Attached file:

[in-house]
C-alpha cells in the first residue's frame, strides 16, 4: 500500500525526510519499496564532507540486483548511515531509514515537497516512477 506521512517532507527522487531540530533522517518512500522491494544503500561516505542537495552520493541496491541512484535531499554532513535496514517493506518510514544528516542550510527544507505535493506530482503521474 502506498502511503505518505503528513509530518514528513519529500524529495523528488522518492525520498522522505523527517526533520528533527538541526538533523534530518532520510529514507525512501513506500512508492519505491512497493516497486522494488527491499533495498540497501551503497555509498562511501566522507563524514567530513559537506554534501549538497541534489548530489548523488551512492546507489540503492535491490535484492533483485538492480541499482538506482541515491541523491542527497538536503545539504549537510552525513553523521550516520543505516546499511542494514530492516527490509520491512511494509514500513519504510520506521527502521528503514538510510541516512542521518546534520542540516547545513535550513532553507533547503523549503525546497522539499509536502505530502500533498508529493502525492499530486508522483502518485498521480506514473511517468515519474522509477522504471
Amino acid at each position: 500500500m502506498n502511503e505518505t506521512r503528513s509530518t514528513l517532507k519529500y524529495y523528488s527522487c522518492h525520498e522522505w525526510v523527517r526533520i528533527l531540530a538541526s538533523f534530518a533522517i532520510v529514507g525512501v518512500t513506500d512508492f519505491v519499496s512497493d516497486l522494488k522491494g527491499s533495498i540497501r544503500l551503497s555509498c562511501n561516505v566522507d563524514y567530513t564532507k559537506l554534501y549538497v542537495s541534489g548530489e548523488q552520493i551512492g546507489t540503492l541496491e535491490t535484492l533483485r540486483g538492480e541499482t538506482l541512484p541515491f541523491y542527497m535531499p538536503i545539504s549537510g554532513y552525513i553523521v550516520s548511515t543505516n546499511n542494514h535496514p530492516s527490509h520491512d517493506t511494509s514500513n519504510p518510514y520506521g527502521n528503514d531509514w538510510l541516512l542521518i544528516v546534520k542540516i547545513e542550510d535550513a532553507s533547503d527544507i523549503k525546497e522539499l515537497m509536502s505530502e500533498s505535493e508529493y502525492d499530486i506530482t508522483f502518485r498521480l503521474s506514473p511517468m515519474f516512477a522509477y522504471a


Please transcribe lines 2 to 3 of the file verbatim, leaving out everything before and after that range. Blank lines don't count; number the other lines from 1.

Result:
C-alpha cells in the first residue's frame, strides 16, 4: 500500500525526510519499496564532507540486483548511515531509514515537497516512477 506521512517532507527522487531540530533522517518512500522491494544503500561516505542537495552520493541496491541512484535531499554532513535496514517493506518510514544528516542550510527544507505535493506530482503521474 502506498502511503505518505503528513509530518514528513519529500524529495523528488522518492525520498522522505523527517526533520528533527538541526538533523534530518532520510529514507525512501513506500512508492519505491512497493516497486522494488527491499533495498540497501551503497555509498562511501566522507563524514567530513559537506554534501549538497541534489548530489548523488551512492546507489540503492535491490535484492533483485538492480541499482538506482541515491541523491542527497538536503545539504549537510552525513553523521550516520543505516546499511542494514530492516527490509520491512511494509514500513519504510520506521527502521528503514538510510541516512542521518546534520542540516547545513535550513532553507533547503523549503525546497522539499509536502505530502500533498508529493502525492499530486508522483502518485498521480506514473511517468515519474522509477522504471
Amino acid at each position: 500500500m502506498n502511503e505518505t506521512r503528513s509530518t514528513l517532507k519529500y524529495y523528488s527522487c522518492h525520498e522522505w525526510v523527517r526533520i528533527l531540530a538541526s538533523f534530518a533522517i532520510v529514507g525512501v518512500t513506500d512508492f519505491v519499496s512497493d516497486l522494488k522491494g527491499s533495498i540497501r544503500l551503497s555509498c562511501n561516505v566522507d563524514y567530513t564532507k559537506l554534501y549538497v542537495s541534489g548530489e548523488q552520493i551512492g546507489t540503492l541496491e535491490t535484492l533483485r540486483g538492480e541499482t538506482l541512484p541515491f541523491y542527497m535531499p538536503i545539504s549537510g554532513y552525513i553523521v550516520s548511515t543505516n546499511n542494514h535496514p530492516s527490509h520491512d517493506t511494509s514500513n519504510p518510514y520506521g527502521n528503514d531509514w538510510l541516512l542521518i544528516v546534520k542540516i547545513e542550510d535550513a532553507s533547503d527544507i523549503k525546497e522539499l515537497m509536502s505530502e500533498s505535493e508529493y502525492d499530486i506530482t508522483f502518485r498521480l503521474s506514473p511517468m515519474f516512477a522509477y522504471a